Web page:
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A history of Tibetan journalism and communication

Author  :  WANG LUO     Source  :    Chinese Social Sciences Today     2023-04-06

A Chronicle of Journalism and Communication in Tibet

A Chronicle of Journalism and Communication in Tibet, by Zhou Decang, a professor from the College of Journalism and Communication at Xizang Minzu University, is a monograph on the history of regional journalism. It incorporates important journalistic figures, events, and media outlets that have occurred in Tibet between the years 633 and 2000, in chronological order.

The book intentionally integrates journalistic activities, undertakings, institutions, and concepts, constructing a historical narrative space and establishing the “outline” of the entire book. In this way, it is consistent with the mainstream narrative of journalism and communication history, systematically delineating the origins, development, prosperity, and iteration of institutionalized journalism in Tibet. Moreover, it incorporates elements relating to Tibetan journalistic activities and development into the writing system by applying the disciplinary thinking of media sociology and media ecology. This includes personnel dynamics and composition, development concepts, operations and management, communication systems, language use, dissemination modes, the circumstances surrounding the reception of aid, and academic research.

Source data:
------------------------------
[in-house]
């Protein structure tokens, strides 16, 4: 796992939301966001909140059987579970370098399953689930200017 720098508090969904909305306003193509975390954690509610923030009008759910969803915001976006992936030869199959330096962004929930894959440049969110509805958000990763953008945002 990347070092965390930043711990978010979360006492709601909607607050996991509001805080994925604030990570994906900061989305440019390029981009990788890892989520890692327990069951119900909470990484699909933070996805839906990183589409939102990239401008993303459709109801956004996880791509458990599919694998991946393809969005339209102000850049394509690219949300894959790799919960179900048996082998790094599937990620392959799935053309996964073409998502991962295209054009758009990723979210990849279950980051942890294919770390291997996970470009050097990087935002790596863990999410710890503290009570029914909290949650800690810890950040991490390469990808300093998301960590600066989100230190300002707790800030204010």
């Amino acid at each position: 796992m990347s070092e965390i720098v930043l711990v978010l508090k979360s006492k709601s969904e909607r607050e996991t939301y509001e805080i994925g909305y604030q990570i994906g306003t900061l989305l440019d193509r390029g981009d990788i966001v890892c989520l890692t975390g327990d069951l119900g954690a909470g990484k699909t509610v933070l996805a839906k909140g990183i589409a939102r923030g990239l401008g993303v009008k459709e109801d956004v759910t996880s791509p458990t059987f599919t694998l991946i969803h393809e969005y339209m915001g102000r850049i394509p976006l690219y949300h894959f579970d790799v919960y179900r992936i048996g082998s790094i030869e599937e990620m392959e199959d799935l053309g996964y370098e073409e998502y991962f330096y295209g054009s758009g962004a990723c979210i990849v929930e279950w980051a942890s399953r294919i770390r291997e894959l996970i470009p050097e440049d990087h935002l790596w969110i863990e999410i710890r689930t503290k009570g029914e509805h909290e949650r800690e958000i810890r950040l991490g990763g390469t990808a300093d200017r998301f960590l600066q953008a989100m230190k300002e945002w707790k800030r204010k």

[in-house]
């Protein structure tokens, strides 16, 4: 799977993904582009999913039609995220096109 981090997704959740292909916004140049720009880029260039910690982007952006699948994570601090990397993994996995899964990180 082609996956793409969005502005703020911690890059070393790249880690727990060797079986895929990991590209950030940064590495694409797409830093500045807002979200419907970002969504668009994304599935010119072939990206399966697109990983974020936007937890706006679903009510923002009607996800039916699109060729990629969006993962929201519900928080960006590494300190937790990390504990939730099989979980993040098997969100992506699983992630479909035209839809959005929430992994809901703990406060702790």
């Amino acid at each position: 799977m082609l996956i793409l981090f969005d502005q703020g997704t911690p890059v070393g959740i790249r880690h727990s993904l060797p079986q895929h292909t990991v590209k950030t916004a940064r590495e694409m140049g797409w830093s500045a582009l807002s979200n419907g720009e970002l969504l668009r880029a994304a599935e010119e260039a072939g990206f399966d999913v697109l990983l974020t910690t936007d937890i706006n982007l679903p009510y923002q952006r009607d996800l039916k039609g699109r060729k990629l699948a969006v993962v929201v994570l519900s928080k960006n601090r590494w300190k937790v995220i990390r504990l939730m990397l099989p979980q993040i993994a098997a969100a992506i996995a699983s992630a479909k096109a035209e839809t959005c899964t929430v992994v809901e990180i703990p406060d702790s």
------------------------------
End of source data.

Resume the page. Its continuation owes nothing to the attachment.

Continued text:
Information transmission activities were both conservative and open in ancient Tibet, beginning in the Tubo Kingdom period (c. 618–842) and slowly entering the era of written communication through the Yuan (1271–1368), Ming (1368–1644), and Qing (1644–1911) dynasties. Communication media developed from bamboo, wood, and stone tablets to paper and ink, while dissemination means were marked by post stations, the ancient Tea Horse Road, and official notices. The process incorporated the information release mechanism represented by oaths of alliance and paying tributes, and gave rise to typical information disseminators of tribute envoys and appointed imperial commissioners in Tibet. The entire historical process was tinted with religious color.

In modern times, local mass media emerged in Tibet, including the Tibetan vernacular newspaper founded in 1907 and a Lhasa radio station. However, an independent modernized communication system was not established due to a lack of corresponding material foundations and news markets, as well as the suppression and destruction by feudal serfdom.

Guided by the national policy of regional ethnic autonomy and supported by the implementation of the pairing assistance strategy, a modernized local system and an education structure for contemporary journalism and communication have been established in Tibet since 1951. Possessing prominent trans-regional and international communication capabilities, it fulfills distinct political and social responsibilities. It has established the basic mode of “Tibetan-Chinese bilingual communication,” and achieved the systematized development of ethnic journalism communication industries with Tibetan-language media as the main framework, ushering in industrialization development in the field and pushing the media ecology from “closedness” to “innovation and openness.”


Wang Luo is from the College of Journalism and Communication at Xizang Minzu University.

Editor: Yang Lanlan

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